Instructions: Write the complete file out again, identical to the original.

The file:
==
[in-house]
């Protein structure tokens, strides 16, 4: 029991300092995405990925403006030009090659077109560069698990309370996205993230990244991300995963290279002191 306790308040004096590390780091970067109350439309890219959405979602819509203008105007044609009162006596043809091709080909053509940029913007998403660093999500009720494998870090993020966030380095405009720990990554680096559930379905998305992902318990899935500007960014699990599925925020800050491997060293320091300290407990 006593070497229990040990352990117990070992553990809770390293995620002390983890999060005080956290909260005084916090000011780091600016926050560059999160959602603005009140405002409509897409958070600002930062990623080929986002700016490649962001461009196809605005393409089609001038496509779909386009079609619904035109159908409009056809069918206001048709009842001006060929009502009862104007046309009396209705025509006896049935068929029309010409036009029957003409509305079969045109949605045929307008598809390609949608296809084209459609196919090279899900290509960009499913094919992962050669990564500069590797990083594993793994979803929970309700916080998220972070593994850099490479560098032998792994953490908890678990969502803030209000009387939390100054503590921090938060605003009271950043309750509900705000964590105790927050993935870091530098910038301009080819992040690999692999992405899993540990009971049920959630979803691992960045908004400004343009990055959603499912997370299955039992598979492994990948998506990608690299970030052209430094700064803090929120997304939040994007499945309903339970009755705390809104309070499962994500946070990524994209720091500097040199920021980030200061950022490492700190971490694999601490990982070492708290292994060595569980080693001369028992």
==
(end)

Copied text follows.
[in-house]
């Protein structure tokens, strides 16, 4: 029991300092995405990925403006030009090659077109560069698990309370996205993230990244991300995963290279002191 306790308040004096590390780091970067109350439309890219959405979602819509203008105007044609009162006596043809091709080909053509940029913007998403660093999500009720494998870090993020966030380095405009720990990554680096559930379905998305992902318990899935500007960014699990599925925020800050491997060293320091300290407990 006593070497229990040990352990117990070992553990809770390293995620002390983890999060005080956290909260005084916090000011780091600016926050560059999160959602603005009140405002409509897409958070600002930062990623080929986002700016490649962001461009196809605005393409089609001038496509779909386009079609619904035109159908409009056809069918206001048709009842001006060929009502009862104007046309009396209705025509006896049935068929029309010409036009029957003409509305079969045109949605045929307008598809390609949608296809084209459609196919090279899900290509960009499913094919992962050669990564500069590797990083594993793994979803929970309700916080998220972070593994850099490479560098032998792994953490908890678990969502803030209000009387939390100054503590921090938060605003009271950043309750509900705000964590105790927050993935870091530098910038301009080819992040690999692999992405899993540990009971049920959630979803691992960045908004400004343009990055959603499912997370299955039992598979492994990948998506990608690299970030052209430094700064803090929120997304939040994007499945309903339970009755705390809104309070499962994500946070990524994209720091500097040199920021980030200061950022490492700190971490694999601490990982070492708290292994060595569980080693001369028992």